This was posted by laszlo:
"Until the XIX Ecumenical council (Trent) the Liturgy was not centrally coordinated. The basic principle: Lex credendi => Lex orandi was was observed, the Liturgy followed the principles of Catholic faith, but the same doctrine can be expressed by different ways.
Practically every diocese or religious order could have her own Liturgy, and many of them actually had. This had a very easy reason: the Liturgy (adding new celebrations of forms) was constantly changing and before the invention of the printing of the books it was impossible to provide the whole Church with standardized copies.
The differences were not only in words, but also structural. The Roman Canon consist of separate prayers and with insignificant variation is the same throughout the year, the Eastern Canons (and the Mosarabic in the Western word) are continuous prayers and there are different canons for different occasions.
The Gallican Liturgy started in the turn of the second millennium, an mushroomed in the 15th and 16th Century. It was characterized by the abundance of hymns (sequences) and processes, from which the Entrance, Offering and Communion process was reinstated in the 1970 Mass. The printed books exaggerated the variations everyone pushed his own liturgy.
St Pius V ordered the Central command over the Liturgy, ordering the renewed for of the Roman Liturgy all over the world. Only a few religious order and the Toloose (Mosarabic) and Milan (Ambrosian ) dioceses get exception. (In England the Catolics were illegal in that time, the Sharum or any other remainder from the Celtic rite did not get legality). As a matter of fact both the Mosarabic and Ambrosian rites were abandoned during the following Century for the favor of the Roman rite and revived only with the liturgical reform of the 20th Century.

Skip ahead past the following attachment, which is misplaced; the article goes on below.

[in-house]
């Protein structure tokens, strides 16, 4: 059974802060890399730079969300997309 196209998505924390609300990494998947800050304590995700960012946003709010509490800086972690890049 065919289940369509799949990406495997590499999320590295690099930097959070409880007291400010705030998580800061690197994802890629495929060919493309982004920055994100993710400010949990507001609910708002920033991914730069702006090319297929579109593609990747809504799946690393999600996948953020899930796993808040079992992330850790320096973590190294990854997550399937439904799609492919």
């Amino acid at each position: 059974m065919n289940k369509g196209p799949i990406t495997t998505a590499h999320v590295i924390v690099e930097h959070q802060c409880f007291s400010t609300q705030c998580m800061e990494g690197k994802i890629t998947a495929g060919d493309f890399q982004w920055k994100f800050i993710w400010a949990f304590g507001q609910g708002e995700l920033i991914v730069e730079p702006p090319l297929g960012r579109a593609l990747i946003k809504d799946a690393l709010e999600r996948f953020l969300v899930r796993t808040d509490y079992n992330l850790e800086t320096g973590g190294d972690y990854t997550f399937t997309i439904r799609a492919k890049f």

At this moment outside of the various Eastern Catholic rites only the Ambrosian and Mosarabic rites are accepted, and as far as I know each underwent some changes, the Eastern Catholic rites even toward the vernacular during the Liturgical reform of the 20th Century.
I made a compendium of the Western rites
it is a dynamic page, select the rite and language at the top for comparison. 'Source' link at the bottom list the sources of the versions. It is not scientific (the textual critic need serious lifetime research) but gives some overview. It would be worthwhile to include the more diverse Eastern Catholic rites too."
I found this fasinating at the website he created here: